6. Zoe Quinn developed a game called Depression Quest which got some quite good reviews. Leading up to the Steam release of the game, she was harassed online, mostly through hate mail and harassing comments on online forums, including parts of Steam. Shortly after the Steam release in August 2014, Quinn’s ex partner wrote a blog post alleging that the reason Depression Quest got positive reviews was that Quinn had had a sexual relationship with a Kotaku games journalist. The harassment campaign against Quinn increased in intensity and now included doxing, hacking of several of her social media account and threats of violence made against her personally and her family. Harassment was also extended to game developer Brianna Wu and feminist games critic Anita Sarkeesian. The Twitter hashtag #GamerGate was coined. Supporters of GamerGate present the controversy not as one over misogyny in the games industry but over ethics in games journalism. They contend that there is an unethical conspiracy among games developers and journalists to focus on progressive social issues in games. They see this as a threat to the “Gamer identity” - which is traditionally conceptualised as straight, white, and male.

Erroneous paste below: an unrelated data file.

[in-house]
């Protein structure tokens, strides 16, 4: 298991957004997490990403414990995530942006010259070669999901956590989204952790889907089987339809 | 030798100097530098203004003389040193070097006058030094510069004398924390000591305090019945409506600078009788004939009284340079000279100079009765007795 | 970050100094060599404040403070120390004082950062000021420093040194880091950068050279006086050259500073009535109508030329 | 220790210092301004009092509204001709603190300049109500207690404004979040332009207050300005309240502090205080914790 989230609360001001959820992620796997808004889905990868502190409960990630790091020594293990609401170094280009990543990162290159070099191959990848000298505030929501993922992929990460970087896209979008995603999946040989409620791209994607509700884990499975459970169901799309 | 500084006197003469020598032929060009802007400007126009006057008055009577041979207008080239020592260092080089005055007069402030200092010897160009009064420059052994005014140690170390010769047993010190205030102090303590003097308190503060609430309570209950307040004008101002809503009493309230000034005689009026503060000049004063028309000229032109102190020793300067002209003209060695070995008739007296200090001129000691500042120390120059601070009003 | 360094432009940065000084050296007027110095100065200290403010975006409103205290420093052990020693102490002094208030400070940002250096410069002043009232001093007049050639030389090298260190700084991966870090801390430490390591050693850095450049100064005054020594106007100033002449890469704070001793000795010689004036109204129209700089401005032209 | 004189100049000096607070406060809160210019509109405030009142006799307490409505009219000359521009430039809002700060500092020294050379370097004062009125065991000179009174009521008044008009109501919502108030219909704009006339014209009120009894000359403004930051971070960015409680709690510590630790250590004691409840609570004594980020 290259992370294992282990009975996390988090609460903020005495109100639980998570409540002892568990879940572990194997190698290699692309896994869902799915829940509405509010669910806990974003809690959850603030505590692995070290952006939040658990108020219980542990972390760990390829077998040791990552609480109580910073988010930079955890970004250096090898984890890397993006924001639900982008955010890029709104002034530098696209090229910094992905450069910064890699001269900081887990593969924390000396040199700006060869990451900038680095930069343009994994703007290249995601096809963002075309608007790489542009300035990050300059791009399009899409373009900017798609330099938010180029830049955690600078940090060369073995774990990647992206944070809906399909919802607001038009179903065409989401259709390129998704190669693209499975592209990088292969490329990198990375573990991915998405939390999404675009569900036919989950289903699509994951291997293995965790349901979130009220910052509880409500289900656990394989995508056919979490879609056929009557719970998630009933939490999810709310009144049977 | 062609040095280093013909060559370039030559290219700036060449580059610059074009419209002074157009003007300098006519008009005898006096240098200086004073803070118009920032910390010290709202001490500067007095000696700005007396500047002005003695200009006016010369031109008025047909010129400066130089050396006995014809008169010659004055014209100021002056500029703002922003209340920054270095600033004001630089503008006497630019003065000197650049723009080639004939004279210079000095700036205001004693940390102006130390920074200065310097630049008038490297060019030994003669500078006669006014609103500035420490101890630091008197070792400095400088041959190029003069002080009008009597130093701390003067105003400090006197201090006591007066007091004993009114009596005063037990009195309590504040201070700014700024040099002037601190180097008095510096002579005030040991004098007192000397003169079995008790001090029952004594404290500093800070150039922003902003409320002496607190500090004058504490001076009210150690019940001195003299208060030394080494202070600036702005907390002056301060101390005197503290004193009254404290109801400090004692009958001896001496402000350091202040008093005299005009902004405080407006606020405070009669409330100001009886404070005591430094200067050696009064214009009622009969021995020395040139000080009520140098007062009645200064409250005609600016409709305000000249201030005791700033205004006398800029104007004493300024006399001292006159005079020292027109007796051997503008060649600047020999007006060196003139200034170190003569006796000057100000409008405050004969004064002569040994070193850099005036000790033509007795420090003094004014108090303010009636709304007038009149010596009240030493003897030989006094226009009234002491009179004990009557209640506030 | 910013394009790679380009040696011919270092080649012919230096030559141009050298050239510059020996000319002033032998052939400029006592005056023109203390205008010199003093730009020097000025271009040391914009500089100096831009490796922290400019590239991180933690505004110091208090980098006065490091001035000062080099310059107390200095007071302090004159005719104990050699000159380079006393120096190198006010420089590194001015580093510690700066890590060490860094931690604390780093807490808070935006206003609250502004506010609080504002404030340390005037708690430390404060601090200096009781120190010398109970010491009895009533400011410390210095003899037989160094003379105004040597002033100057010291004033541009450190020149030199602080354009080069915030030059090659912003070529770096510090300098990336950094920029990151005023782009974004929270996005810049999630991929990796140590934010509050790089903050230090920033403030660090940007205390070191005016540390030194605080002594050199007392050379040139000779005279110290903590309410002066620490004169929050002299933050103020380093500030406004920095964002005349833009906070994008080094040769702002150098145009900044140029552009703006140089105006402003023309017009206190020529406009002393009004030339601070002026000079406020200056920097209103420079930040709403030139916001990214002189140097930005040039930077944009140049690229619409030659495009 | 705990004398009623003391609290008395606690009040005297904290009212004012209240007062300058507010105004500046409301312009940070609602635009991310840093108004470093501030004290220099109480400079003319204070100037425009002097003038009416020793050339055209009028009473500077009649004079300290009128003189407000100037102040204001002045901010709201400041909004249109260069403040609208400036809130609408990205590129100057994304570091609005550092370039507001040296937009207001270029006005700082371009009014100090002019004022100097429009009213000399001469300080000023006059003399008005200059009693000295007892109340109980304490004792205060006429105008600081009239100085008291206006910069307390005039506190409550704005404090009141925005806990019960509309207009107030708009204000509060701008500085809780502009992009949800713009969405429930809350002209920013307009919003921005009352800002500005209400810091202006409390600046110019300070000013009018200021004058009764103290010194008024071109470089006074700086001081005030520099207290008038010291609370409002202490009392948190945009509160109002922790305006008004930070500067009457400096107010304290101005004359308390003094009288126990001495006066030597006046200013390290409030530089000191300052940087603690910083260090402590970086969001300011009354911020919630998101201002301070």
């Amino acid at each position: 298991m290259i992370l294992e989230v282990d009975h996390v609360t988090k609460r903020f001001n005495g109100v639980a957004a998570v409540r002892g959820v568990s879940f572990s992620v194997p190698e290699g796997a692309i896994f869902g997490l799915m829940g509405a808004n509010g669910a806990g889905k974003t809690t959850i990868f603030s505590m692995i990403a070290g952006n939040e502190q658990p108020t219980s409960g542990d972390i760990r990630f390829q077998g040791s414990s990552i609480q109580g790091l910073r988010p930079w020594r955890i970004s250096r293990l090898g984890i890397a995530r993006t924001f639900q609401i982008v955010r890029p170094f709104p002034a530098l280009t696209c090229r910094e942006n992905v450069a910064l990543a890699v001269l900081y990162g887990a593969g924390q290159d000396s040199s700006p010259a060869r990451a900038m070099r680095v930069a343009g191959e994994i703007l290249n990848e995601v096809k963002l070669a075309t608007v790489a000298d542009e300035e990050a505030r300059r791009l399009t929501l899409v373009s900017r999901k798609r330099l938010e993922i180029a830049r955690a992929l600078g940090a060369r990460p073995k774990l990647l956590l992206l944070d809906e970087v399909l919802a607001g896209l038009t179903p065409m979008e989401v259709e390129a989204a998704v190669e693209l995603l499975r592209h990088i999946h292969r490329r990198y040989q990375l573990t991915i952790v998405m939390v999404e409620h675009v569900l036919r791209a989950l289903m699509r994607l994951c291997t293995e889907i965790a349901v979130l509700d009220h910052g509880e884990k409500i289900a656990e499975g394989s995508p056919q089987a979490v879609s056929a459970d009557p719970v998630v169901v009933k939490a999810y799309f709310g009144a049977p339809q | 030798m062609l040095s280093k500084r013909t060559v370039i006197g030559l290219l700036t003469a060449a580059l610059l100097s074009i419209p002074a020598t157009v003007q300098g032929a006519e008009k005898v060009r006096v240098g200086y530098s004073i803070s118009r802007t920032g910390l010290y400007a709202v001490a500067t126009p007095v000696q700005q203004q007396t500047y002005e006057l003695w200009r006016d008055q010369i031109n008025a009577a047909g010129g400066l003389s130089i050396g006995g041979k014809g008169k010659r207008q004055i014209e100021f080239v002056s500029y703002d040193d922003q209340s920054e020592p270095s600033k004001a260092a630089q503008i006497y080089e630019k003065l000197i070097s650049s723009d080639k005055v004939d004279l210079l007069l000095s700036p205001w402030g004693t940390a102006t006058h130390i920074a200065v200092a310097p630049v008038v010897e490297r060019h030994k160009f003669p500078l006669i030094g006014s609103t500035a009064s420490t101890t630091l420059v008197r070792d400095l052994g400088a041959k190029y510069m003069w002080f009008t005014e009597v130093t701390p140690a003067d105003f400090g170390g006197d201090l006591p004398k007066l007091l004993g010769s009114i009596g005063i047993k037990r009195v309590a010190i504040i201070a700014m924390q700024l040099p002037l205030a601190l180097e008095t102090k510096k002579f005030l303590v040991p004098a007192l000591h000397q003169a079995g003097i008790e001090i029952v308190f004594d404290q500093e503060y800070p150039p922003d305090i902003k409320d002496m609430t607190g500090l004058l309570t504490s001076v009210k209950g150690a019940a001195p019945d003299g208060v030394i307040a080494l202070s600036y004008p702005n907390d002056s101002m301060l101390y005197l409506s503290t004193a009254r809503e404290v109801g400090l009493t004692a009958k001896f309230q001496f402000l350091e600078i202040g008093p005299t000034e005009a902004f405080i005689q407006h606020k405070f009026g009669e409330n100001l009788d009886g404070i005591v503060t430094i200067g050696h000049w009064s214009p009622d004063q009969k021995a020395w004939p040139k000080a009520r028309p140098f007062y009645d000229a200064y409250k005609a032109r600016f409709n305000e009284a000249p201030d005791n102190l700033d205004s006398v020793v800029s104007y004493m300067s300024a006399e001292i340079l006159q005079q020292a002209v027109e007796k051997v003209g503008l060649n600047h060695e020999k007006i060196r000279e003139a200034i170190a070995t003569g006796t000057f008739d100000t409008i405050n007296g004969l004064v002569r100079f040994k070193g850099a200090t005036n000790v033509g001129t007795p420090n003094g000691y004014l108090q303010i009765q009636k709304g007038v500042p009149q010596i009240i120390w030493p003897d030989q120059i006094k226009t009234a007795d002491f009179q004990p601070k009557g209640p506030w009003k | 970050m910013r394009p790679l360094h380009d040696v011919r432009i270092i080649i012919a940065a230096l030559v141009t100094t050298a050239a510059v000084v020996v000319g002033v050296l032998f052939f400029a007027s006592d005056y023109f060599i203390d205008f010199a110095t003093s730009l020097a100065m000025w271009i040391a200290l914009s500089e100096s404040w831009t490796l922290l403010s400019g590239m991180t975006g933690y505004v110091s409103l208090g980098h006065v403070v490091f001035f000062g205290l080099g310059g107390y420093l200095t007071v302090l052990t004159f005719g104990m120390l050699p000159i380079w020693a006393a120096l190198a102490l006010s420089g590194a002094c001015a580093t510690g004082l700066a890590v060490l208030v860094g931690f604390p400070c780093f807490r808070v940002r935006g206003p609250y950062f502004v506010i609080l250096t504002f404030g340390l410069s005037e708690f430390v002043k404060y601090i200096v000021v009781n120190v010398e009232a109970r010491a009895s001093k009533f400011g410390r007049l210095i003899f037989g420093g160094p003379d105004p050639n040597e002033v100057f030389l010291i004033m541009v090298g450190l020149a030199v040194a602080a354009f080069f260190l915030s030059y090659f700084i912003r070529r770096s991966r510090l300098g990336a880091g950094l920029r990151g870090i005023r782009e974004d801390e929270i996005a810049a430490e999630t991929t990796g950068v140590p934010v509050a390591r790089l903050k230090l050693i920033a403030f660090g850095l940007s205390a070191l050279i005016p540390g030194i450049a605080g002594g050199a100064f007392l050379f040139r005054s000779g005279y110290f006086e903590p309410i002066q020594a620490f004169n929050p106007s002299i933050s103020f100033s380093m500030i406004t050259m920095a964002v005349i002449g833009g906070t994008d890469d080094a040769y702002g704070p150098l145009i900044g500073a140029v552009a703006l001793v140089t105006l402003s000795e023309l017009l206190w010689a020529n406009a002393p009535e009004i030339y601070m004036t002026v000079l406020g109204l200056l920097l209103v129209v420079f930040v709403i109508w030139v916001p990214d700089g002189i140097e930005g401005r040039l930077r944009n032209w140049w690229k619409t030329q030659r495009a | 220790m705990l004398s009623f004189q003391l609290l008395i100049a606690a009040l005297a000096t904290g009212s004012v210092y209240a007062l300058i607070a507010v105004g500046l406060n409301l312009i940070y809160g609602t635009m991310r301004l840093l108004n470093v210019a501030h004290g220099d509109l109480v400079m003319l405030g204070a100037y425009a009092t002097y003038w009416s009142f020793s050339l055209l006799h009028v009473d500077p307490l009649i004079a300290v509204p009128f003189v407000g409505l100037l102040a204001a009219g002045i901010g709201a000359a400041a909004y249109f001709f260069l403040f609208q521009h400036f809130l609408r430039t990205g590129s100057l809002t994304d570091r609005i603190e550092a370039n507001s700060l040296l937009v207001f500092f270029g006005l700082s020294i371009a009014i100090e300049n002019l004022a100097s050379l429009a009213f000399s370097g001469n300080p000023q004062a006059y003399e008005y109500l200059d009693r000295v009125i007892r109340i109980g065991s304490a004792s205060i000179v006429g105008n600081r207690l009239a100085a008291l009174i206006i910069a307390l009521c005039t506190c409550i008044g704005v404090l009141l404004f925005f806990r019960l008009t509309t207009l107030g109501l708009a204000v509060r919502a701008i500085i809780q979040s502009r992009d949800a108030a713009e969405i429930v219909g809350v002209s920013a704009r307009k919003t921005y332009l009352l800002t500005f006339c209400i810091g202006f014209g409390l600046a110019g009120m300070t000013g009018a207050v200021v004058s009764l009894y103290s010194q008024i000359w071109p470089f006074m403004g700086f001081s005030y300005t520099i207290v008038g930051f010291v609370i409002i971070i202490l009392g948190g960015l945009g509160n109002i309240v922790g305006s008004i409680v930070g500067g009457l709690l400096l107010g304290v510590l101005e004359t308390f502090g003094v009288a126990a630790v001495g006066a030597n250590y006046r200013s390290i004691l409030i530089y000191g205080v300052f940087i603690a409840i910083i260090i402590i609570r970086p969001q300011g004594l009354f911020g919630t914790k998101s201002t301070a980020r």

7. Felicia Day